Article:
"I mean you got to make some noise to get what you want," Miller said. "It was all needed. We got the center, that's what we needed, so things worked out right."

While the White team took Trevor Anderson with their second pick in the draft, the Green team followed with the strategic selection of freshman Tyler Hoover. A dynamic pass rusher, Hoover will be going against back-up tackles along with fellow defensive end Dwayne Holmes. With Jones and Jon Misch available to blitz, the feeling around the draft hall was that the Green defense would be able to put plenty of heat on Hoyer and fellow quarterback Foles.

While some might think the just bragging rights are on the line, the difference between steak and beans is a major one.

"I saw the beans last year," Miller said. "They have beans with franks in them, that is not something I want to have. I don't want to eat it."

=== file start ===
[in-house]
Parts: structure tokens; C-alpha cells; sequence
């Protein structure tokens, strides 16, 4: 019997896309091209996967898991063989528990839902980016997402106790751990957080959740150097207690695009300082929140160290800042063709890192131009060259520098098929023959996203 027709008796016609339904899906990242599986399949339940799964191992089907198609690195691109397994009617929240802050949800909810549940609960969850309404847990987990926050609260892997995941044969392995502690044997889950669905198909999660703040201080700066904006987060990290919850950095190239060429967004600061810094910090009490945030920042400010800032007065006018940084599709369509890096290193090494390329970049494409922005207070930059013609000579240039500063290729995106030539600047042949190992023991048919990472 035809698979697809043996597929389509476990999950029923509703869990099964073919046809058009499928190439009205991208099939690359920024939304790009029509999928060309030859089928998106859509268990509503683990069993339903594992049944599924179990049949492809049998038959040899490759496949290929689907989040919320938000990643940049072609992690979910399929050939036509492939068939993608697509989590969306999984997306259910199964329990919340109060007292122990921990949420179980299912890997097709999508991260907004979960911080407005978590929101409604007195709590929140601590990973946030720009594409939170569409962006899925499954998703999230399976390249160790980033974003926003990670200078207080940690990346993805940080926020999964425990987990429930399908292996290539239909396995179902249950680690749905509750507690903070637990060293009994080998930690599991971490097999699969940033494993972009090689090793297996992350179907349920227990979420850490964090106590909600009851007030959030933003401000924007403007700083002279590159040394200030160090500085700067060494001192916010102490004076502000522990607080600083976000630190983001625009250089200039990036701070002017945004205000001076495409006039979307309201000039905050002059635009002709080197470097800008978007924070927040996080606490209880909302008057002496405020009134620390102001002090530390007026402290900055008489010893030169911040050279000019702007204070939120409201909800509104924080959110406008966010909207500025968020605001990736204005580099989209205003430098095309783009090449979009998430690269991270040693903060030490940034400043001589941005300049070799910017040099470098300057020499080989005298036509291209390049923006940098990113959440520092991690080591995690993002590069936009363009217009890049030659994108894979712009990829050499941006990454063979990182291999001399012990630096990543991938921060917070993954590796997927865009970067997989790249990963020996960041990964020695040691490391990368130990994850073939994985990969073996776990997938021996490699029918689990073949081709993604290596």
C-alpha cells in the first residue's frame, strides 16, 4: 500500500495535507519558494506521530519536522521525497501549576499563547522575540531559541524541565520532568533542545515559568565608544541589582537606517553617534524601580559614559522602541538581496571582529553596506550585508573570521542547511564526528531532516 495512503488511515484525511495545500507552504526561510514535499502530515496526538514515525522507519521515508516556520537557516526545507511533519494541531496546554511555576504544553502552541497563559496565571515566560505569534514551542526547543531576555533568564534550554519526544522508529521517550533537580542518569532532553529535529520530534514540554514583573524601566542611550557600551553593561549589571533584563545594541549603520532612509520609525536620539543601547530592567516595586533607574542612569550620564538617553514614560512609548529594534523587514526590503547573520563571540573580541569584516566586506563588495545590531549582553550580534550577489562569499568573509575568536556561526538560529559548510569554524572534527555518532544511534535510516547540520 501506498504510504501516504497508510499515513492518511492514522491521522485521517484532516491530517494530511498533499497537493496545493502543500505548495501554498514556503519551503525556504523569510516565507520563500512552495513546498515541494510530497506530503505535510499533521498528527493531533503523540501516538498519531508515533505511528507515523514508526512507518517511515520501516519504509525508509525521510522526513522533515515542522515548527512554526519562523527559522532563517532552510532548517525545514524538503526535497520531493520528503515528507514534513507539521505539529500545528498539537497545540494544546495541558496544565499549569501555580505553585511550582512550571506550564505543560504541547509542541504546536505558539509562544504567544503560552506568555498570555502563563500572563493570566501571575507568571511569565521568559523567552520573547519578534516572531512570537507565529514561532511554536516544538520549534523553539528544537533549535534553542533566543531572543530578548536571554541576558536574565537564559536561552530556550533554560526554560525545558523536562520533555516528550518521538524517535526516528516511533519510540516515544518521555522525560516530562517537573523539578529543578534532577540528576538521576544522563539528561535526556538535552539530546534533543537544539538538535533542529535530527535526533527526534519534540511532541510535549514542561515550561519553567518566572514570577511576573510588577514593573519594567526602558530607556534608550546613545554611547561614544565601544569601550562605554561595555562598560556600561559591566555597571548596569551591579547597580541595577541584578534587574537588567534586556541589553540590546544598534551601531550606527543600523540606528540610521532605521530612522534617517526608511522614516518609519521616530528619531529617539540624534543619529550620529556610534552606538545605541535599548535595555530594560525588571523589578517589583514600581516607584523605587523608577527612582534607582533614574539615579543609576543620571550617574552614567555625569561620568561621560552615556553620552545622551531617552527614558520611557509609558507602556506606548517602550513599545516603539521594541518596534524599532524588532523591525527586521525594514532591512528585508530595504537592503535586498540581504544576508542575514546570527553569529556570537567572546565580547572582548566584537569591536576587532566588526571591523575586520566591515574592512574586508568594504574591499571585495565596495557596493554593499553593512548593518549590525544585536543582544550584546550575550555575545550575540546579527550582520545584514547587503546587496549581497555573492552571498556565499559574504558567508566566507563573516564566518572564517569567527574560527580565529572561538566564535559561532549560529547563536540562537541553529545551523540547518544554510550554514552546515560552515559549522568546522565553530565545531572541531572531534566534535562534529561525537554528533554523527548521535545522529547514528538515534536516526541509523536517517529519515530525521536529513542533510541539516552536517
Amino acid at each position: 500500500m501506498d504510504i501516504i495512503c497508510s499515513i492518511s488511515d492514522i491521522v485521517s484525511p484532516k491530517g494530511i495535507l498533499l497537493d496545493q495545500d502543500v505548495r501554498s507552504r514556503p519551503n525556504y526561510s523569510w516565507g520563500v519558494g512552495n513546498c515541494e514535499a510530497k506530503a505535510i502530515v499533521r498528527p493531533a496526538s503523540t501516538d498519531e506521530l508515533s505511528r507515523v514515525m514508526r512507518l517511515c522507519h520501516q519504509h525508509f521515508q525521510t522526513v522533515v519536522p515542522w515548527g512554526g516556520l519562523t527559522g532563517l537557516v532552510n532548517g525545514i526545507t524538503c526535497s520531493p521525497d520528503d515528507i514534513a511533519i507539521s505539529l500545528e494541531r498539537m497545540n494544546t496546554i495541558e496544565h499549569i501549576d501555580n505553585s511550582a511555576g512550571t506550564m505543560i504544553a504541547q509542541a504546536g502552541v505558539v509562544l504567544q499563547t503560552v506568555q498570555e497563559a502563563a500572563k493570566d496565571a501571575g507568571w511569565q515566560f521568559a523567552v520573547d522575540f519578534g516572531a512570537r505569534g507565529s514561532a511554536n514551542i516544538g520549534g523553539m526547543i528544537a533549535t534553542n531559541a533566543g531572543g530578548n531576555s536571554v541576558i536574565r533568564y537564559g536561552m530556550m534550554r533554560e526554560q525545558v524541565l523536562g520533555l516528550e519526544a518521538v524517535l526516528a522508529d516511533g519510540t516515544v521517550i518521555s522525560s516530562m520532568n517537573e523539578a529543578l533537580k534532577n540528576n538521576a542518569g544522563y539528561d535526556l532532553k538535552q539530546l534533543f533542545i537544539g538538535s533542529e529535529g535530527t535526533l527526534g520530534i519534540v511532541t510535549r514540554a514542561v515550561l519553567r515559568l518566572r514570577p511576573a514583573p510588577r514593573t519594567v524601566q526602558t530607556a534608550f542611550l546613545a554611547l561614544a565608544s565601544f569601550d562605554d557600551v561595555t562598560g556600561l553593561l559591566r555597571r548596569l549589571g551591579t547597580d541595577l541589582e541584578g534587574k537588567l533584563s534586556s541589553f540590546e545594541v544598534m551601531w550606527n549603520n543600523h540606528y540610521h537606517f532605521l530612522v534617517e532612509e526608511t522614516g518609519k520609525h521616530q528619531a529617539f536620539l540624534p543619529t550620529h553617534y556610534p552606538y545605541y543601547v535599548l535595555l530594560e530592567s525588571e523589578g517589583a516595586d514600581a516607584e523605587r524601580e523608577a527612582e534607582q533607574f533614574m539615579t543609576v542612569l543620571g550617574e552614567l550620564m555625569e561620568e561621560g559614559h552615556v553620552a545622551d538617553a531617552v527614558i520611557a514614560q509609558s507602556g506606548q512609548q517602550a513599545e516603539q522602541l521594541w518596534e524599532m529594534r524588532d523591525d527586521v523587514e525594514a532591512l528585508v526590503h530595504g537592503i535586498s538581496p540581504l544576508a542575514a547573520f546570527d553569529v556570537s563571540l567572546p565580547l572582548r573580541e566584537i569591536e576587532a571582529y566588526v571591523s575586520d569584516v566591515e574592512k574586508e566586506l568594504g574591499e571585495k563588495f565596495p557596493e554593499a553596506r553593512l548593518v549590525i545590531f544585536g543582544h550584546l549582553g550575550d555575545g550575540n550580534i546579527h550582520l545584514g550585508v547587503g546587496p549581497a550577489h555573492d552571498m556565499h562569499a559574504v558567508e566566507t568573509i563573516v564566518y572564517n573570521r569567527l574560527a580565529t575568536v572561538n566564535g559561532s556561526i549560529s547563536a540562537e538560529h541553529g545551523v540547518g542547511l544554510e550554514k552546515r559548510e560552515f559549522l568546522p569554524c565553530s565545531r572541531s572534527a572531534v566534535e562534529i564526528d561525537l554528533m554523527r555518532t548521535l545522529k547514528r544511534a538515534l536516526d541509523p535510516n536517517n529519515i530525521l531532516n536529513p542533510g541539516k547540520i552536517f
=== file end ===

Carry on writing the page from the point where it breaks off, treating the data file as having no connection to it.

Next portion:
While the draft got everyone's juices flowing, it was also a team-bonding event that gave everyone a chance to have some fun.

"I mean, you saw the coaches wrestling with the players up there," Long said. "You get to see the camaraderie we have with each other. It's fun to have healthy competition. It's a fun thing. We'll have a lot of trash-talking going on in the locker room too. For the next week its either Green or White."